In an annex to the final declaration of the Copenhagen European Summit of 14 and 15 December 1973, the Heads of State or Government of the Nine describe their fears with regard to the energy crisis affecting the main industrialised countries of the world and adopt a series of measures aimed at resolving it.
On 25 December 1973, the Organisation of Arab Petroleum Exporting Countries (OAPEC) confirms in a communiqué that it intends to continue its oil embargo and asks for the opening of international negotiations on the Israeli–Palestinian conflict.
At the opening of the Washington energy conference held from 11 to 13 February 1974, François-Xavier Ortoli, President of the European Commission, describes the international repercussions of the oil crisis.
On 11 February 1974, at the Washington Energy Conference, Michel Jobert, French Foreign Minister, voices his wish for international consensus on the organisation of relations between oil-importing and oil-exporting countries.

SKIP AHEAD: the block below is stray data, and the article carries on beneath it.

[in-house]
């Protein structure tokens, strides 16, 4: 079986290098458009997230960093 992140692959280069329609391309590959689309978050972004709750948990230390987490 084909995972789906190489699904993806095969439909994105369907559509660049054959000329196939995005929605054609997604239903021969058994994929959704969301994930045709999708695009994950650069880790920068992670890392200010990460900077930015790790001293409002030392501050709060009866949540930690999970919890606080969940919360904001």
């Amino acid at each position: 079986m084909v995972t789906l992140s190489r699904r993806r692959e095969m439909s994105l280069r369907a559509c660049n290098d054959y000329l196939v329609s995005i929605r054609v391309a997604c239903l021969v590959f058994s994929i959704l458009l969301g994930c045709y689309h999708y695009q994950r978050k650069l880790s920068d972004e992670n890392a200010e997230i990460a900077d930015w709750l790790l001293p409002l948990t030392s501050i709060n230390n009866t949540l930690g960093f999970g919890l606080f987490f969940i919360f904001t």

At the opening of the Washington Energy Conference, held from 11 to 13 February 1974, Walter Scheel, German Foreign Minister and President-in-Office of the Council, calls for greater international cooperation in order to resolve the energy crisis.
On 13 February 1974, at the close of the Washington Energy Conference, Michel Jobert, French Foreign Minister, reveals his doubts about the effectiveness of measures proposed by the Conference to alleviate the effects of the world oil crisis.
‘Bang!’ In February 1974, at the end of the Ministerial Washington Energy Conference, the cartoonist Hans Geisen takes an ironic look at the action plan adopted by the representatives of the oil-consuming countries to meet the challenges of the world oil crisis.